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Front Page » Education » Suburban sprawl also hits waistlines, UM research finds

Suburban sprawl also hits waistlines, UM research finds

Written by on July 9, 2014
Suburban sprawl also hits waistlines, UM research finds

In Miami-Dade County, the farther away from the central business district you live, the less likely you are to walk.

For every mile away from downtown the amount of walking among county residents decreases, reports a recent study from the University of Miami. It turns out that suburban sprawl out west encroaches not just on the Everglades, but the walking habits of county residents.

Less walking also comes with negative health effects, like risk for weight gain, obesity and cardiovascular diseases like hypertension, or metabolic diseases like diabetes.

Instead of pushing development farther out west away from areas where residents are more inclined to walk, it may be time to look at ways to encourage walkable mixed-use development within the current development boundaries, said study co-author Scott Brown, Ph.D., research assistant professor in public health at the University of Miami’s Miller School of Medicine.

Nearly 400 recent Cuban immigrants were surveyed by researchers to assess the relationship between walking habits and place of residence in Miami-Dade.

What they found was that among the relatively active study population, walking habits were greatly determined by how close someone lived to the urban development boundary (UDB). The UDB is the western boundary of the county that delineates protected lands like the Everglades from sites that can potentially be developed for commercial or residential use. Development out by the UDB tends to be low-density, with fewer retail and commercial properties.

“Within a few weeks of arrival in the US, as a function of where people lived in Miami-Dade County, there were marked differences in amount of walking,” Mr. Brown said.

“For each one mile east of the UDB there was an 11% increase in walking, which is pretty remarkable,” Mr. Brown said. “All the more so because this was a population that when asked about their walking and physical activity in Cuba, 70% reported that they regularly walked or cycled.”

For each mile west of the central business district (CBD) walking decreased 5%. The study population, while fairly active and not healthy, walked less in the US than in Cuba.

Because recent immigrant populations don’t often decide where they live, relying on family members or local advocacy groups for placement, selection bias for more walkable or less walkable neighborhoods was negated.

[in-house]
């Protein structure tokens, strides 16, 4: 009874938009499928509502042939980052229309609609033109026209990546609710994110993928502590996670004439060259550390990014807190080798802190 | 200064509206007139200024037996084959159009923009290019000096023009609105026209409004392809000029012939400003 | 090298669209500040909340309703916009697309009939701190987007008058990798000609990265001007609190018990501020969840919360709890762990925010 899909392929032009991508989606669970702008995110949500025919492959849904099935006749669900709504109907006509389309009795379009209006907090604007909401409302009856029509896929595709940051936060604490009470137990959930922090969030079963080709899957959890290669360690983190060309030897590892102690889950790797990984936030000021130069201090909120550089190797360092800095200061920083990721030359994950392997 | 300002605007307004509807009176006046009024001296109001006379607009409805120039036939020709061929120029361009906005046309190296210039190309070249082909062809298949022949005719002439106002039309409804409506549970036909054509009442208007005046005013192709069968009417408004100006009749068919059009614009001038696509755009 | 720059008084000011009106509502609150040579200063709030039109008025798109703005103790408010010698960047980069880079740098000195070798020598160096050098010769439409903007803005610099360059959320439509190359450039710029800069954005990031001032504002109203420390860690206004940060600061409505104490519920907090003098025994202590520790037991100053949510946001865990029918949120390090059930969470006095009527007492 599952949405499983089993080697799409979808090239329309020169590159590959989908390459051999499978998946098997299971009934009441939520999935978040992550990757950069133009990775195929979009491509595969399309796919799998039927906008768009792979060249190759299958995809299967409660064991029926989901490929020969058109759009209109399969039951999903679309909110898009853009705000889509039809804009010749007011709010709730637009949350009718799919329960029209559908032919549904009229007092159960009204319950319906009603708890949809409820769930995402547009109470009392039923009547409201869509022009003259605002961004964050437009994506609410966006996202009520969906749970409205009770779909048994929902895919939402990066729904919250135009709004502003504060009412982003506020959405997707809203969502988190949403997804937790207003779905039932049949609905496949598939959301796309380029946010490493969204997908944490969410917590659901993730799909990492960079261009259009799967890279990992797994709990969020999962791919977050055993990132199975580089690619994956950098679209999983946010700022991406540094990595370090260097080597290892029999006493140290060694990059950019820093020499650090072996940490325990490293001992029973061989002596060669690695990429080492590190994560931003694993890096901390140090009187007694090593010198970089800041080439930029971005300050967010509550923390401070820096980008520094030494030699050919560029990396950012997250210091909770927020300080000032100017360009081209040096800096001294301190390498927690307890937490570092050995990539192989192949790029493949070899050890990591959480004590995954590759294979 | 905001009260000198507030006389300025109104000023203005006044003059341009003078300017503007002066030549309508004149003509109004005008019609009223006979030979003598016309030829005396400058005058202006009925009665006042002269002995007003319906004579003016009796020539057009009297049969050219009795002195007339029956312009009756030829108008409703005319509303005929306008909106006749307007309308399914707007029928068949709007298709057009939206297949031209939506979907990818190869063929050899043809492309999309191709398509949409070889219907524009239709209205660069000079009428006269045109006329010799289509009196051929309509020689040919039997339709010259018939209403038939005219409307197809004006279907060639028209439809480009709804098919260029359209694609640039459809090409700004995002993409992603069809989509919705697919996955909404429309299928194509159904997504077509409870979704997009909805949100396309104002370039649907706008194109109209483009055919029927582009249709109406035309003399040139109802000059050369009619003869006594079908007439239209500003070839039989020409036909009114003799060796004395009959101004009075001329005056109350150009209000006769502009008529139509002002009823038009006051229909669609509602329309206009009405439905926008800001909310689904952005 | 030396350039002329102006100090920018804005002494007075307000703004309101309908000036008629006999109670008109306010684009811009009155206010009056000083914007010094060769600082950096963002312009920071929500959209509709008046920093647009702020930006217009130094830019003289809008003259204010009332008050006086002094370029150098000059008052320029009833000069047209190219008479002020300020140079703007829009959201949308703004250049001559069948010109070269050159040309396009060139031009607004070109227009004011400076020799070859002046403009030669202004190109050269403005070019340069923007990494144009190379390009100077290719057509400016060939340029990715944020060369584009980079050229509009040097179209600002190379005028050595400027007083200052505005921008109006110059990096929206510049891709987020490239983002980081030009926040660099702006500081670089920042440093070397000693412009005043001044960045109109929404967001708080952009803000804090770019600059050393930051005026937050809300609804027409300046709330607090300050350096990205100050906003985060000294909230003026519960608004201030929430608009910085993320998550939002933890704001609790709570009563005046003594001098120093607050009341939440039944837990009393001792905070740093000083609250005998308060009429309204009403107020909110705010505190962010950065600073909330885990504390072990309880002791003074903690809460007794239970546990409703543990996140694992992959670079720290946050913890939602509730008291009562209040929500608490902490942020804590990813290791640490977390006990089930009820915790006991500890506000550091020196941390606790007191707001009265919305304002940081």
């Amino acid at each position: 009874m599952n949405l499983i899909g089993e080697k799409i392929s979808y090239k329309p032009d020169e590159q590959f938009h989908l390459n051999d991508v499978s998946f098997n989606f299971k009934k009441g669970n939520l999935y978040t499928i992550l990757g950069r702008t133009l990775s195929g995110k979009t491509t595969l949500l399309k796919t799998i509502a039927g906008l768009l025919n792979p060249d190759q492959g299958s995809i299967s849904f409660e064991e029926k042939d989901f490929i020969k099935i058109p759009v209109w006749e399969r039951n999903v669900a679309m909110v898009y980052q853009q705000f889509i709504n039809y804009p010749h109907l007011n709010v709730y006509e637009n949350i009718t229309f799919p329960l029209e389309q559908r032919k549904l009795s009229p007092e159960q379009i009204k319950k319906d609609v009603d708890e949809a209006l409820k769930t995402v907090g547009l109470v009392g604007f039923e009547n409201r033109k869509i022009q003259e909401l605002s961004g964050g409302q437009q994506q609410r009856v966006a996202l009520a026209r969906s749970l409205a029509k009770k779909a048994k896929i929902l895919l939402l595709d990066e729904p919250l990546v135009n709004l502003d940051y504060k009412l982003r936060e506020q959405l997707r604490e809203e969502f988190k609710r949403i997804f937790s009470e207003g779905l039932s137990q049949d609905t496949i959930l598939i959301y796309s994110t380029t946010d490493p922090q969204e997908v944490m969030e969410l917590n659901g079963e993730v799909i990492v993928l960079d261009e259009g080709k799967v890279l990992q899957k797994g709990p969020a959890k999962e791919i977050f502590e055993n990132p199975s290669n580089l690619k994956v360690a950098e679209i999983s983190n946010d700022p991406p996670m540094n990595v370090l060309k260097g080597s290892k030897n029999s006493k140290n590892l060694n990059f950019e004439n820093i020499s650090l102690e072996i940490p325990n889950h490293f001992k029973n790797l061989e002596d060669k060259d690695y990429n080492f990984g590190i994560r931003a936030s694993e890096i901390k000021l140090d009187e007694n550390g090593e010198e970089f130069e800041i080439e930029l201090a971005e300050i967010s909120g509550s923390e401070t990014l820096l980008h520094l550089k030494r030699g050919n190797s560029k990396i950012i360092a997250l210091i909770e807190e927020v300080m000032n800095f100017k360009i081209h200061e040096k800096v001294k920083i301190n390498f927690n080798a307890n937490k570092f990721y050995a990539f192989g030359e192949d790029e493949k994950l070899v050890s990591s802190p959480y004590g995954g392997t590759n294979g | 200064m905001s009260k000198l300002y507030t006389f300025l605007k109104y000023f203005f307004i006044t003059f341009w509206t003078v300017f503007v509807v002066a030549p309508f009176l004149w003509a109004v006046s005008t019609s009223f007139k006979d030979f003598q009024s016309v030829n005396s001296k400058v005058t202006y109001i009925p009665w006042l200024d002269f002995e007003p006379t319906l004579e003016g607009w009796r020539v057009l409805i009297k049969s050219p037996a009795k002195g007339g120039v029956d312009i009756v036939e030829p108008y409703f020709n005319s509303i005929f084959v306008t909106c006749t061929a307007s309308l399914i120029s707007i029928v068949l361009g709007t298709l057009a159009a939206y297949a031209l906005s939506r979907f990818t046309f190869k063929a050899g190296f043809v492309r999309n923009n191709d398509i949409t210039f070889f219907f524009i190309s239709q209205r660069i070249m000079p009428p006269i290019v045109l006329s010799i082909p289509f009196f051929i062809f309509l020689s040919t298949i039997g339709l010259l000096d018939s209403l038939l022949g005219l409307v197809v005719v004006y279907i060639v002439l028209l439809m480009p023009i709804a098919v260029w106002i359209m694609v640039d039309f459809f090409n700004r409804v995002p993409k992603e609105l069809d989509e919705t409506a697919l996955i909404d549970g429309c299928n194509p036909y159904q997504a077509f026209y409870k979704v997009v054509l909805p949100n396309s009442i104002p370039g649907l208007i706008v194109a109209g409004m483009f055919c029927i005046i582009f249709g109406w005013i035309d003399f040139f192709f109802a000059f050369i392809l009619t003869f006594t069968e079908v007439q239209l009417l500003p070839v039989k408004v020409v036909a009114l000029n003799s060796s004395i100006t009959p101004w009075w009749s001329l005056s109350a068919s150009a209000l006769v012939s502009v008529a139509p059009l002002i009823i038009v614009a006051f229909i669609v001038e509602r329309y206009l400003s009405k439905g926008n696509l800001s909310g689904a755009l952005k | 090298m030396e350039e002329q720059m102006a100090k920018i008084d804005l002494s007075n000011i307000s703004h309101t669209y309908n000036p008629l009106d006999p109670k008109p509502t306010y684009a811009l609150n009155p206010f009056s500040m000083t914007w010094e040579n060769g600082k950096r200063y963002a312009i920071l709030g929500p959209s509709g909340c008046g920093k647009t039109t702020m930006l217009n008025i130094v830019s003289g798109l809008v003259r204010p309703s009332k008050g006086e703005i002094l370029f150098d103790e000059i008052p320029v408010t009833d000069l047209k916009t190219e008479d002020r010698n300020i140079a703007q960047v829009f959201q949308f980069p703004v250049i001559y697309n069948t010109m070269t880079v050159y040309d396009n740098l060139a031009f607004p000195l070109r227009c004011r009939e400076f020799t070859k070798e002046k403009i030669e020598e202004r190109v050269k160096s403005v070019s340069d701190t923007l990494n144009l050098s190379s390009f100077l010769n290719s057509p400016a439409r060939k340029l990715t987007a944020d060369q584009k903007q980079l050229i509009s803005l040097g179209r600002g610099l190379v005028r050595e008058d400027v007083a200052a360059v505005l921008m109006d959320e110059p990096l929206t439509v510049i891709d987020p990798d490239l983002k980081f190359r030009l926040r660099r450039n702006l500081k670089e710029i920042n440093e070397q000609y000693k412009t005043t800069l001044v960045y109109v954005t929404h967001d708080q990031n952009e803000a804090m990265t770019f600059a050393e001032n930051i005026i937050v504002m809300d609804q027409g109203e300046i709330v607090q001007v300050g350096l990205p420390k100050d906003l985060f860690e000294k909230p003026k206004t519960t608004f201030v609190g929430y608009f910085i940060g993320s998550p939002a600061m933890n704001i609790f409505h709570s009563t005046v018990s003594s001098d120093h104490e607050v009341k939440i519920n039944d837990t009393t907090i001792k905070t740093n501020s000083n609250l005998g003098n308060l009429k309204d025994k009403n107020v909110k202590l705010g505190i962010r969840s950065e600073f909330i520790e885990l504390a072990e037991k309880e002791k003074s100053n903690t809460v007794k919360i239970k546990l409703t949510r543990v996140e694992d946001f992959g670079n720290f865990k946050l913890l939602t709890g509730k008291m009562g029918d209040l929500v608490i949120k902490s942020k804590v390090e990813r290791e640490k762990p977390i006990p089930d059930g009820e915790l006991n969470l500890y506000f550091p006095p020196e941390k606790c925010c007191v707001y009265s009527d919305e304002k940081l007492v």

Residential areas without commercial properties like grocery stores or schools and parks appear to discourage walking. With more and more sprawl reaching out west toward the Everglades, there are fewer and fewer incentives to head out the front door and walk.

“We found that there were fewer destinations for walking out by the UDB,” Mr. Brown said. Moving forward, researchers hope their findings encourage smarter development within the existing UDB.

“There are ways to create walkable destinations that might potentially reduce risk factors for obesity or related diseases such as diabetes or cardiovascular disease that have also recently started to be linked to increased sprawl,” Mr. Brown said. “Extending the boundary westward could have negative human health benefit.”

“Closer to the urban development boundary there weren’t many places that people could walk to such as restaurants and shops with sidewalks connecting to homes, whereas there tended to be more walkable destinations including businesses, food sources, schools, etc., closer to the downtown central business district,” Mr. Brown said.

Other areas like Midtown, South Miami, Lincoln Road and Brickell have also been developed in ways that encourage walkability because shops and restaurants sit near homes, condos and mixed-use buildings, he said.

Certain factors get people walking. Sidewalks, shade trees and a sense of safety based on things like streetlights will encourage walking, Mr. Brown said.

“We’re not saying ‘don’t develop,’” he said. “We’re suggesting some type of infill of existing lands, without pushing the UDB west.”

Existing red tape for mixed-use development might block inclusion of a coffee shop or hair salon in a new building. Easier access to permits or less stringent zoning for mixed-used properties might allow development that encourages walking within a neighborhood, Mr. Brown said.

By filling in lands east of the UDB and developing in a way that encourages walking, it might be possible to build a Miami-Dade that caters not just to urban growth but the overall health of its residents.